November 6, 2012

Help sought in St. Albans poaching case

By Matt Hongoltz-Hetling mhhetling@centralmaine.com
Staff Writer

ST. ALBANS -- Police and game wardens are seeking answers in a poaching case that left two deer dead Monday evening.

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State police and the warden service are looking for help in solving a poaching case in St. Albans that left two deer dead Monday.

Contributed photo

Officials said that, with much poaching going unreported, it is difficult to say whether the activity is on the rise in Maine.

The two deer were killed on private property in a field alongside Snow Road, according to Doug Rafferty, spokesman of the Maine Department of Inland Fisheries and Wildlife.

"It's just another case of someone stealing from those who want to do it legally," Rafferty said.

A licensed hunter discovered the body of a large adult doe Tuesday morning and notified authorities, triggering an investigation by the warden service and Maine State Police.

Game Warden Jonathan Parker, the lead investigator, estimates that the deer were killed sometime after 7 p.m. Monday.

Drag marks made by the body of a second deer were discovered leading from the kill site to the road, Rafferty said.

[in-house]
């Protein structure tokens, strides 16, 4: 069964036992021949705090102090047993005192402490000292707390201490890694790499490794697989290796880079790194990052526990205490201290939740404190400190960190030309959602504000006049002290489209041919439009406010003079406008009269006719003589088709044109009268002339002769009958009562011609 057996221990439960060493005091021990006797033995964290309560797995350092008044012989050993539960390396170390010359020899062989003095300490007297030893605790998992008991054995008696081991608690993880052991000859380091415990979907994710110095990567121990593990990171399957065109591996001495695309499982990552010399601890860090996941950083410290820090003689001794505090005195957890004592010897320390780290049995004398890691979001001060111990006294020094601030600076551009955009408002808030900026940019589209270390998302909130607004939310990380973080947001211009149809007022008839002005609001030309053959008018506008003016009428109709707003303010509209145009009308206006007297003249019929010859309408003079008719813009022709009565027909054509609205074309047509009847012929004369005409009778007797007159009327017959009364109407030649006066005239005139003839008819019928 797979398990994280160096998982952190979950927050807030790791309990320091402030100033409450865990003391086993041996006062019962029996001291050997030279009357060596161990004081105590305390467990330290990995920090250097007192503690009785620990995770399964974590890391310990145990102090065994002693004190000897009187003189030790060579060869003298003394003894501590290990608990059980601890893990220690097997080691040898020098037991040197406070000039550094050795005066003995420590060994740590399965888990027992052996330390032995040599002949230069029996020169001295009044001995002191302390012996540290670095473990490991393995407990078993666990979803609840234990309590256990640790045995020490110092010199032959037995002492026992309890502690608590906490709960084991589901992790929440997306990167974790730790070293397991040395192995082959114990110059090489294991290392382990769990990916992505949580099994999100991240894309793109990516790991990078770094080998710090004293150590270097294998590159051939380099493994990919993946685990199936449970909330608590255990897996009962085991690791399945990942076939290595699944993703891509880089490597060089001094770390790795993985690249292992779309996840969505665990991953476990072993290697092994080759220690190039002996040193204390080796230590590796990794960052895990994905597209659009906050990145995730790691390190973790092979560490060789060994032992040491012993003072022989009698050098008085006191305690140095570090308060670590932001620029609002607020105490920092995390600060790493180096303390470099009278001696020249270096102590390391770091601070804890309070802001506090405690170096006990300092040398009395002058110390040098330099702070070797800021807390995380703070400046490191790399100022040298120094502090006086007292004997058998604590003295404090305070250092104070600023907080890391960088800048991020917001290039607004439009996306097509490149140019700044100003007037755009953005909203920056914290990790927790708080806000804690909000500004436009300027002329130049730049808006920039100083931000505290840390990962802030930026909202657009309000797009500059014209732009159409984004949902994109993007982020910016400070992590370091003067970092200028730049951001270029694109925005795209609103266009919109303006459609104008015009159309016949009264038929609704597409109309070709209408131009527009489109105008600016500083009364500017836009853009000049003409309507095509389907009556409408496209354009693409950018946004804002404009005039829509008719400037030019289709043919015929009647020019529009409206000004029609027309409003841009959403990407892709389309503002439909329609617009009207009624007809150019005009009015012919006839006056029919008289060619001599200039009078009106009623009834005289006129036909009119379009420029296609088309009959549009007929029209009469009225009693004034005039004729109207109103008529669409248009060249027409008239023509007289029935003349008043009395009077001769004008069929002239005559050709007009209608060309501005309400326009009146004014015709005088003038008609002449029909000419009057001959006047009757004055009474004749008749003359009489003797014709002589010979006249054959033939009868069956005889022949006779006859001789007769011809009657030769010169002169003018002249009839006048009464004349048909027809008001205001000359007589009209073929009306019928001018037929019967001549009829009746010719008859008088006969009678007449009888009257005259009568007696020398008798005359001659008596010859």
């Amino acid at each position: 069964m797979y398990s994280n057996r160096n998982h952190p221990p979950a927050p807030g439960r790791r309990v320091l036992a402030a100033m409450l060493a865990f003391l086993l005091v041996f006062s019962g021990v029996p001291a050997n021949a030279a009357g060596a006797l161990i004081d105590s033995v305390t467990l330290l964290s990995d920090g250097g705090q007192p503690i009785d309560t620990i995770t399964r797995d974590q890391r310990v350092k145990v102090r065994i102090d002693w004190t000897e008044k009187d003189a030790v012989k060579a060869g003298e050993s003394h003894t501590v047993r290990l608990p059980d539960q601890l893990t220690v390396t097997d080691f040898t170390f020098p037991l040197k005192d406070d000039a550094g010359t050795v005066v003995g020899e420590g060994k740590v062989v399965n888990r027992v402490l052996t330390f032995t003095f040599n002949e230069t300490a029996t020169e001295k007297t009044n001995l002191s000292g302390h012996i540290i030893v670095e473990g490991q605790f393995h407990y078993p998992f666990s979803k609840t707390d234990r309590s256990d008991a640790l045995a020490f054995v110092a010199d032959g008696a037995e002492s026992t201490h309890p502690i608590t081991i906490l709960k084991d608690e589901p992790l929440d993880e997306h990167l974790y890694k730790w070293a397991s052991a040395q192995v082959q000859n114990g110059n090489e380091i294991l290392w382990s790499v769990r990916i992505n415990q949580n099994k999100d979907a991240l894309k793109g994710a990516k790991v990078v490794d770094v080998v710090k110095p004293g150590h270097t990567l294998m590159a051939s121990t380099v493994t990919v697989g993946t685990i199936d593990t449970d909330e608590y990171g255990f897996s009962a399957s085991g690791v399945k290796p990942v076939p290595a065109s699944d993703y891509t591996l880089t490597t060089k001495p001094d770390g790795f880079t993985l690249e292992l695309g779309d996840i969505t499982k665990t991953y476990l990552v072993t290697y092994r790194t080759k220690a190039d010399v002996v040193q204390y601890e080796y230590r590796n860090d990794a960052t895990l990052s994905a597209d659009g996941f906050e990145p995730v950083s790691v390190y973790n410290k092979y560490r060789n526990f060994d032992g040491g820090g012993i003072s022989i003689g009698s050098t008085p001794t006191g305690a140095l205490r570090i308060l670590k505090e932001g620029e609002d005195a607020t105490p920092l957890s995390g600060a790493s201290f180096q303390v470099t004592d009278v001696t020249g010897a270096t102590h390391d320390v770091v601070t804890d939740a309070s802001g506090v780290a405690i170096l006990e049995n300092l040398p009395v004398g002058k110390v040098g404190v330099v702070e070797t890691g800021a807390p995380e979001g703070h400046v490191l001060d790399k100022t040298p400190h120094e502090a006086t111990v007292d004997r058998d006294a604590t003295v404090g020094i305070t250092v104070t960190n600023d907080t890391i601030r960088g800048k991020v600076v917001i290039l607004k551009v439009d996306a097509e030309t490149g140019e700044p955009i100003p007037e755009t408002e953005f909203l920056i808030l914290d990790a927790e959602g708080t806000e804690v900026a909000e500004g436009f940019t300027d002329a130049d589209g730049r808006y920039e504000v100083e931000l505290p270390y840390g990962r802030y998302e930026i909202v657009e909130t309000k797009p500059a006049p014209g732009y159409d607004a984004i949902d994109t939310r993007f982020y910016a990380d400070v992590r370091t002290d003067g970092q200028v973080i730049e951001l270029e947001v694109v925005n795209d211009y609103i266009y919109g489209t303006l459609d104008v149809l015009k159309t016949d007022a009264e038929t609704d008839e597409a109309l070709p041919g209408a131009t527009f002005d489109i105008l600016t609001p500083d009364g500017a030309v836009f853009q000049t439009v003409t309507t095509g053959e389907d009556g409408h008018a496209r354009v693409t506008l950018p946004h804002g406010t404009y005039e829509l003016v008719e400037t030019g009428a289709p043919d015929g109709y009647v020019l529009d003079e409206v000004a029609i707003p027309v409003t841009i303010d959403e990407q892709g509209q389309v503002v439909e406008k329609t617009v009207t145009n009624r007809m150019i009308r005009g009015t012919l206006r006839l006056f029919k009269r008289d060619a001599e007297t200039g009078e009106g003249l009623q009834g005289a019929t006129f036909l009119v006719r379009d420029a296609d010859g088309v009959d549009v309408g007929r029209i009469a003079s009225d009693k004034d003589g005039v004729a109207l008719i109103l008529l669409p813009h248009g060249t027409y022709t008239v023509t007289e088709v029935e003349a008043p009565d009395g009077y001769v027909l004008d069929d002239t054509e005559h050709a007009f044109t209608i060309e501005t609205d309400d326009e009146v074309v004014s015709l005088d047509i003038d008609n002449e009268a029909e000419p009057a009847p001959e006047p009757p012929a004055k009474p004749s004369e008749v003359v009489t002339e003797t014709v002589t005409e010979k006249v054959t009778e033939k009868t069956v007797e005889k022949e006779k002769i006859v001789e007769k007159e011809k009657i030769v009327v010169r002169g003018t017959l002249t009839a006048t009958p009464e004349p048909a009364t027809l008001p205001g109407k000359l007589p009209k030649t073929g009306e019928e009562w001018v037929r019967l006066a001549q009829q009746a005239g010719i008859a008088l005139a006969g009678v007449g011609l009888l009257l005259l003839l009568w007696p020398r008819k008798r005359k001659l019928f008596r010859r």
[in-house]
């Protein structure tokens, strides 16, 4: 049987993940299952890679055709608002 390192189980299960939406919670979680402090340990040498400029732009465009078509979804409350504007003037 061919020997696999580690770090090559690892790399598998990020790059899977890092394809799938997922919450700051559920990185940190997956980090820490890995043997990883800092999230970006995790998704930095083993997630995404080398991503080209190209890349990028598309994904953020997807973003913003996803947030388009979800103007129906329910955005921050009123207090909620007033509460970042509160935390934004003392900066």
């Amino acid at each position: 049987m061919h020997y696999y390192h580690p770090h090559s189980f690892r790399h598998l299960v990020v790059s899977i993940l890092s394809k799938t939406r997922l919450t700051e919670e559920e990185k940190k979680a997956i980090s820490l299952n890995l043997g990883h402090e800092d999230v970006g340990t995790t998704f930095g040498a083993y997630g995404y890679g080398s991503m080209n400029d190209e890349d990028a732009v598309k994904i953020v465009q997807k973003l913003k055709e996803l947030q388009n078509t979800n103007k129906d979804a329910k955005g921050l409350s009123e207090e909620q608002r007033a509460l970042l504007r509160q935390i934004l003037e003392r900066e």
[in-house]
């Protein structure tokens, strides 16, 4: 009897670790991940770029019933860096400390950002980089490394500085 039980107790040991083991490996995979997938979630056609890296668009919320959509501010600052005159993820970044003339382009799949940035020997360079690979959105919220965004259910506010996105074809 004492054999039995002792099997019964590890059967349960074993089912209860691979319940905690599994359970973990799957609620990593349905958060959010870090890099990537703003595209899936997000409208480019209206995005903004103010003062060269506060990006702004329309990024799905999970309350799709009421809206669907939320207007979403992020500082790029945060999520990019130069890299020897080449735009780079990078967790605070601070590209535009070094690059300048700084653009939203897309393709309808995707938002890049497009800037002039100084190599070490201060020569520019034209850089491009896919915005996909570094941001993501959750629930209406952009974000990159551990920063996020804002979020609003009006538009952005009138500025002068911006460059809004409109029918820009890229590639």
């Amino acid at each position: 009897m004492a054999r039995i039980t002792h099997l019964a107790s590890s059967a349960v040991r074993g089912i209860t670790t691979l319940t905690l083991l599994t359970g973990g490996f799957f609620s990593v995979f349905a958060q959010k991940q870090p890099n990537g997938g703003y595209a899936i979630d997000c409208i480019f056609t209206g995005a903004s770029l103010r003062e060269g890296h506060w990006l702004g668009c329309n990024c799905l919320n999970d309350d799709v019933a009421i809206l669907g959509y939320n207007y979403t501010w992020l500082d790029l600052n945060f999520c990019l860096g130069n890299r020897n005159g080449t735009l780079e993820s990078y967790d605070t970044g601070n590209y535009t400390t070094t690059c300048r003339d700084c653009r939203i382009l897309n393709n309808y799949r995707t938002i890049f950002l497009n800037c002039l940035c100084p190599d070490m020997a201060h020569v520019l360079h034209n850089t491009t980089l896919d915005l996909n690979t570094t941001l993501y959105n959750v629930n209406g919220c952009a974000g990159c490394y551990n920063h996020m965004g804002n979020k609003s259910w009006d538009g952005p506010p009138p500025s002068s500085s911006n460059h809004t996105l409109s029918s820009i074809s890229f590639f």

The nonprofit group estimates as many animals are taken illegally as legally in the state, reducing the number of licenses available for those who hunt and fish legally.

He asked anyone with information about the incident to call police at 800-452-4664 or the 24-hour anonymous tipline operated by Operation Game Thief, a nonprofit organization that works with the wildlife service, at 800-253-7887 (800-ALERT-US).

Rafferty said that the anonymous tipline, begun in 1989, is "coming into its own" as more outdoorsmen become aware of its existence.

More than 8,000 poaching tips have been made to the line, resulting in more than 2,500 convictions and more than $70,000 in rewards paid to those whose tips resulted in legal actions against poachers, according to the group's website.

Poaching penalties include the loss of licenses and guns, as well as fines and jail time, according to Rafferty.

Matt Hongoltz-Hetling -- 861-9287
mhhetling@centralmaine.com

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